Plastic waste is ubiquitously spread across the world and its smaller analogs—microplastics and nanoplastics—raise particular health concerns. While biological impacts of microplastics and nanoplastics have been actively studied, the chemical and biological bases for the adverse effects are sought after. This work explores contributory factors by combining results from in vitro and model mammalian membrane experimentation to assess the outcome of cell/nanoplastic interactions in molecular detail, inspecting the individual contribution of nanoplastics and different types of protein coronae. The in vitro study showed mild cytotoxicity and cellular uptake of polystyrene (PS) nanoplastics, with no clear trend based on nanoplastic size (20 and 200 nm) or surface charge. In contrast, a nanoplastic size-dependency on bilayer disruption was observed in the model system. This suggests that membrane disruption resulting from direct interaction with PS nanoplastics has little correlation with cytotoxicity. Furthermore, the level of bilayer disruption was found to be limited to the hydrophilic headgroup, indicating that transmembrane diffusion was an unlikely pathway for cellular uptake—endocytosis is the viable mechanism. In rare cases, small PS nanoplastics (20 nm) were found in the vicinity of chromosomes without a nuclear membrane surrounding them; however, this was not observed for larger PS nanoplastics (200 nm). We hypothesize that the nanoplastics can interact with chromosomes prior to nuclear membrane formation. Overall, precoating PS particles with protein coronae reduced the cytotoxicity, irrespective of the corona type. When comparing the two types, the extent of reduction was more apparent with soft than hard corona.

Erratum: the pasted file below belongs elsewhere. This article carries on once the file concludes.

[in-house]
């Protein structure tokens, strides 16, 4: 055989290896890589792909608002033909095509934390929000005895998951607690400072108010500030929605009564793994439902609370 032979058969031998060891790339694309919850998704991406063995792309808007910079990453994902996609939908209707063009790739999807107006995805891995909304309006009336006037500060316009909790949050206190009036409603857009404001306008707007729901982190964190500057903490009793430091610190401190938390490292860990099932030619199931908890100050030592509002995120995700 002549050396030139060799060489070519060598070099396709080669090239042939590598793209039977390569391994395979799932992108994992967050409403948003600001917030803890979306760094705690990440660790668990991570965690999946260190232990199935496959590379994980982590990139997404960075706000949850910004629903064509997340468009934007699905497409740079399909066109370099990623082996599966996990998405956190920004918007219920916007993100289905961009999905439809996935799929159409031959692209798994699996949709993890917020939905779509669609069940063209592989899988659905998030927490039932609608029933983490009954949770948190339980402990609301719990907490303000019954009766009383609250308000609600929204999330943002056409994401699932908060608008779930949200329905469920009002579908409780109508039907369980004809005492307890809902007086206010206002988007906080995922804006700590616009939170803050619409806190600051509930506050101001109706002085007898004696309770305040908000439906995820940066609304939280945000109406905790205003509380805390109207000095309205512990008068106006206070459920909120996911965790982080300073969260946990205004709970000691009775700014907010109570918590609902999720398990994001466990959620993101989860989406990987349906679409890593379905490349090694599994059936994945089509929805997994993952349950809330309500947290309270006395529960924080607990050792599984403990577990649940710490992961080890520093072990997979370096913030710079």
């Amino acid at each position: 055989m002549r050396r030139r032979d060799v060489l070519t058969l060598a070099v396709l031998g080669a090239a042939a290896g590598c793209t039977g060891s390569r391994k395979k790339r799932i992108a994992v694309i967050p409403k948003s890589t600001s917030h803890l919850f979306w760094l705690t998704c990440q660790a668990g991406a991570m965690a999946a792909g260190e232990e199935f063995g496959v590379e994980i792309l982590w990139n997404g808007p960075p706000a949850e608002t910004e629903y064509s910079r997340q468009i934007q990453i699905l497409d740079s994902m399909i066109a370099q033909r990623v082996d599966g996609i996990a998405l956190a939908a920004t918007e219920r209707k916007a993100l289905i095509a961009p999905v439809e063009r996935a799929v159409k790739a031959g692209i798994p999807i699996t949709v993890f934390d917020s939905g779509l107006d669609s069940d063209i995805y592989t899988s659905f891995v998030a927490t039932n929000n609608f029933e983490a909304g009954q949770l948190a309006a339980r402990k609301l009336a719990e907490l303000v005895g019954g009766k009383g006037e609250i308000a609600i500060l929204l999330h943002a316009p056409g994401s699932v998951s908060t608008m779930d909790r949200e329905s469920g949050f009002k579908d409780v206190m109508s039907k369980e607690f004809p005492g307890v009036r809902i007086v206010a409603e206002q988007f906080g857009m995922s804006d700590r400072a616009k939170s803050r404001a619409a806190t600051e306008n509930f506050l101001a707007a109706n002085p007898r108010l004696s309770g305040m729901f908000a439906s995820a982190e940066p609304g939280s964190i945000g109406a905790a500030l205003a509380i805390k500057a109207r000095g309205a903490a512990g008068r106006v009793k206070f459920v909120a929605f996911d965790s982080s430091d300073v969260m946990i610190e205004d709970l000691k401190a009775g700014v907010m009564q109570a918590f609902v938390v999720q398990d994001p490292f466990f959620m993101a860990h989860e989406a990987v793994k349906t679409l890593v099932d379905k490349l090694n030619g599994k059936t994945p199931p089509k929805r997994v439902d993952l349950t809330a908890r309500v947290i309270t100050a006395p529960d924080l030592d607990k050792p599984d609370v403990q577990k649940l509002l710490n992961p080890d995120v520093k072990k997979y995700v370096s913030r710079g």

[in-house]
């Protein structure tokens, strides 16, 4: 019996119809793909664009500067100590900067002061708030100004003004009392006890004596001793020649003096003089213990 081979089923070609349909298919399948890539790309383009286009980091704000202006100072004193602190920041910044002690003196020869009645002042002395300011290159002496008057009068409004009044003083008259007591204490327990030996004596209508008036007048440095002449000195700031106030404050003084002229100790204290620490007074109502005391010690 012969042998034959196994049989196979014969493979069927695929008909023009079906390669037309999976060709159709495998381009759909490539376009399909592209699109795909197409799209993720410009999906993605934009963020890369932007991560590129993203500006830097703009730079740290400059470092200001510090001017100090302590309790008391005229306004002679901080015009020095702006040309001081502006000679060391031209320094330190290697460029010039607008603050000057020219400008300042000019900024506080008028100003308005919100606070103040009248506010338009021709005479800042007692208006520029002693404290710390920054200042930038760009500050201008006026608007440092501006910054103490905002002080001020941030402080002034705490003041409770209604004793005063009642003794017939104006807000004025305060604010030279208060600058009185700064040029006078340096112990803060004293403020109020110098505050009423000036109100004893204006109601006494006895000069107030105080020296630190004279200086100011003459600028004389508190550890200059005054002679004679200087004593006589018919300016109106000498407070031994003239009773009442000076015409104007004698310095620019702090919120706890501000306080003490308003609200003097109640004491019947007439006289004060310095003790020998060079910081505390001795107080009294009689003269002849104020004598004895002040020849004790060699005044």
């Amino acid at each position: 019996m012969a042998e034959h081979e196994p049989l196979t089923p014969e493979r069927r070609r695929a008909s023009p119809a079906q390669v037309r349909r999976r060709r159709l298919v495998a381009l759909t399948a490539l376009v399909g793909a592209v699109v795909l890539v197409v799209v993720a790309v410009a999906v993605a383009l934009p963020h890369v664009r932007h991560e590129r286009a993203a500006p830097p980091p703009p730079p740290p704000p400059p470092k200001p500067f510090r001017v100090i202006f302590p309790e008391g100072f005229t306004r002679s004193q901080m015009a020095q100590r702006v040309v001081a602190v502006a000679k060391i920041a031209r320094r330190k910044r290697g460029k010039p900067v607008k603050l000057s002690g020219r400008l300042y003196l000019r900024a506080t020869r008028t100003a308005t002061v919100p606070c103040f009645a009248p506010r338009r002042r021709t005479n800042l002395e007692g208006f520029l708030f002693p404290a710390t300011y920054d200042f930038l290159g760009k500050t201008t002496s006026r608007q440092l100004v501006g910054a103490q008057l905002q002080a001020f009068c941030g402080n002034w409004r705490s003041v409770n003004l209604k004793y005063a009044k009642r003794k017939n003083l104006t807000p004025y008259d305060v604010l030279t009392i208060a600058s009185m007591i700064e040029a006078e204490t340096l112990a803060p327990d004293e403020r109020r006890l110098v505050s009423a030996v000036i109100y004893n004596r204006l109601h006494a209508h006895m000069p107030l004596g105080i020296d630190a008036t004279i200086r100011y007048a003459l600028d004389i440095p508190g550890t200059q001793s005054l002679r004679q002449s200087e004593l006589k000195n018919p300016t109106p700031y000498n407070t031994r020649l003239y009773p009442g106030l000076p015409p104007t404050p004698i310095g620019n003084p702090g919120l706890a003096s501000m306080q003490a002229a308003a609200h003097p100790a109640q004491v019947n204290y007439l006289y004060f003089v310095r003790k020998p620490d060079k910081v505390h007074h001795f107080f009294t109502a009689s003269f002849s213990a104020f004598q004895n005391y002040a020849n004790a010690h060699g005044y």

Bibliographical noteFunding Information:
S.K. would like to acknowledge the University of Auckland (Award: doctoral scholarship) and AINSE Ltd. (Award: postgraduate scholarship) for commencing the doctoral work. We would also like to acknowledge ANSTO for providing the PLATYPUS neutron reflectometry beamtime (Nos. P7307 and P7390). We would also like to thank John Taylor from the University of Auckland for generously sharing his A549 cells.
© 2021 Author(s).
- Plastic waste
- cellular interactions
- particle size
- protein corona